Lapel moves forward with wastewater expansion, plans to hire town manager


By Brady Extin

LAPEL — The Town of Lapel has taken its next step toward expanding its wastewater facilities.
At the June 20 meeting, the town council approved two resolutions toward taking the next step to secure a loan from the state’s revolving fund.
The first resolution allows President Chad Blake to authorize and sign for the loan application, while the second resolution accepted the expansion project.
At the May meeting, MS Consultants prepared the preliminary engineering report for the town and stated that the current wastewater treatment facility is running at 75% of its design capacity. With growth continuing to come to the area, improvements were deemed necessary.
The proposed project consists of the expansion of the wastewater treatment plant, construction of a regional lift station and force main, and rehabilitation of the old sewer system by cured-in-place pipe.
According to the report, the wastewater treatment plant expansion will be able to accommodate the anticipated build-out of the town for the next 20 years. The collection system and lift station improvements will be able to accommodate future growth as it progresses north from the State Road 13 and Interstate 69 interchange.
The maximum amount of the loan will be for $43 million, and the application is being reviewed by the state.
In other business, the town council approved job descriptions for a town manager and administrative assistant.
The town manager will serve as a strategic adviser to the council and will provide general management of the day-to-day operations of the town.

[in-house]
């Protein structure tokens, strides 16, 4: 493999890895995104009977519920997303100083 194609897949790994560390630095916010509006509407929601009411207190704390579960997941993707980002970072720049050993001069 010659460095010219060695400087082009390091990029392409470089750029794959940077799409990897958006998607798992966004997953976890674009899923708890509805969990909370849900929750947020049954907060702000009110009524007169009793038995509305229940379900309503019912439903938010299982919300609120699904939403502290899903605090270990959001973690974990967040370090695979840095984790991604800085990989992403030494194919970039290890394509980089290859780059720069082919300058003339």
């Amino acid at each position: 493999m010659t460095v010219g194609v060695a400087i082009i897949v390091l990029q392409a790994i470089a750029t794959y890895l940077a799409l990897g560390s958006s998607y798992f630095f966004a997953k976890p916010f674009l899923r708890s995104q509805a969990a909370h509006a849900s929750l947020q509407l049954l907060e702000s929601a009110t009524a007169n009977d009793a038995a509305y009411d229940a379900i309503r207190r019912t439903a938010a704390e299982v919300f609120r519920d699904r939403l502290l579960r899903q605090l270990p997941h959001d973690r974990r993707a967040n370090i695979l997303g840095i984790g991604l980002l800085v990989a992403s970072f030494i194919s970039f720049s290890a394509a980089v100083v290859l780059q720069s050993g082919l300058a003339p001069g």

The position will also oversee the utility department, community and economic development, and planning department, and will act as the parks department director.
The job description states that “the Town Manager works with residents to establish a strategic vision and execute economic and cultural plans and goals. The Town Manager is in charge of marketing the town to business developers,” managing growth coordinating development, and ensuring the efficient management and operation of the town “by carrying out policy and directives of the Town Council.”
Blake said the salary for the position will be about $90,000.
Lapel will join Pendleton and Ingalls as local governments with a town manager.
The administrative assistant will help town residents, assist the town manager and clerk-treasurer, and will prepare a town newsletter.
“The town actually has no employees at town hall. There’s nobody there to represent the town and town council on a day-to-day basis,” Blake said. “The administrative assistant will be that person or that face that is in charge of getting information to the people it needs to go to.”
The positions are expected to be filled by the end of the year.